Raga Rock: Popular Music and the Turn to the East in the 1960s

Brian Ireland, Sharif Gemie

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    In this paper we analyse one particular interaction: the development of a self-consciously ‘Eastern’ sounding music within Western pop music. We understand this in the context of several ‘journeys to the East’: some virtual (the interest in Oriental religions, the adoption of Eastern musical forms) and some real (the journeys taken to the East by some musicians and by thousands of young people). We will consider, firstly, the milieu within which these changes took place, and then analyse the methods, scale and motivations of those western artists who took inspiration from eastern, mainly Indian, music in the 1960s and 1970s to create what became known as ‘Raga Rock’. Our aim is to demonstrate that these developments added up to a ‘neo-Orientalism’: resembling the older, imperialism Orientalism in its tendency to simplify and romanticise the East, but different from it in the passionate sincerity of its admiration for certain Eastern forms, which were taken to the point of challenging dominant cultural and even political norms within the West.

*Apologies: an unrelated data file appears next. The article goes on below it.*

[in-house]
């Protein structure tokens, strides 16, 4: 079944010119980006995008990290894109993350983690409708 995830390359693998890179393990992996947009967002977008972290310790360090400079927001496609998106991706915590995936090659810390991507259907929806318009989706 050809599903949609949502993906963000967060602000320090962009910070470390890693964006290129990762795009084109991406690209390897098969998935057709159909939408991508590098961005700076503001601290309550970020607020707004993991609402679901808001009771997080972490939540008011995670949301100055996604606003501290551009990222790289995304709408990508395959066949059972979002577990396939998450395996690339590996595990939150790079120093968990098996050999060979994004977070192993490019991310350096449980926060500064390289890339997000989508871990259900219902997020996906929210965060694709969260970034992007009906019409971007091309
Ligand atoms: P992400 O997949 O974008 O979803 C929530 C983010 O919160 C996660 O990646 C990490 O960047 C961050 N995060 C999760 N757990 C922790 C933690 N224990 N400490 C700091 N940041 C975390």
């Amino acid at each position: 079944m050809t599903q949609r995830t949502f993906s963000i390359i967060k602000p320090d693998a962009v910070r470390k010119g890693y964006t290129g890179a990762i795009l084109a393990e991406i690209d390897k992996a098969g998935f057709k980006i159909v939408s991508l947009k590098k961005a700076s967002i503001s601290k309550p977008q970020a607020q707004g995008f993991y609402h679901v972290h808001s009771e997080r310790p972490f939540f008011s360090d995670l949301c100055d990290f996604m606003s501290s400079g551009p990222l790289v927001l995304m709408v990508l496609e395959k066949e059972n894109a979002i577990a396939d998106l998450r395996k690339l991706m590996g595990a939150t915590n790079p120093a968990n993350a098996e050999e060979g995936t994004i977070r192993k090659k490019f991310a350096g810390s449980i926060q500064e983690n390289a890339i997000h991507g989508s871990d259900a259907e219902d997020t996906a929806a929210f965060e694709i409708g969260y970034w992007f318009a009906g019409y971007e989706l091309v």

Original languageEnglish
    Pages (from-to)1-38
    JournalJournal of American Studies
    Early online date9 Jun 2017
    Publication statusE-pub ahead of print - 9 Jun 2017


    • Raga rock
    • 1960s Pop and Rock Music
    • Eastern musical influences
    • hippy trail
    • Indian music
    • Music, history
    • British and American artists
    • Oriental religions
    • neo-Orientalism
    • musical cultures


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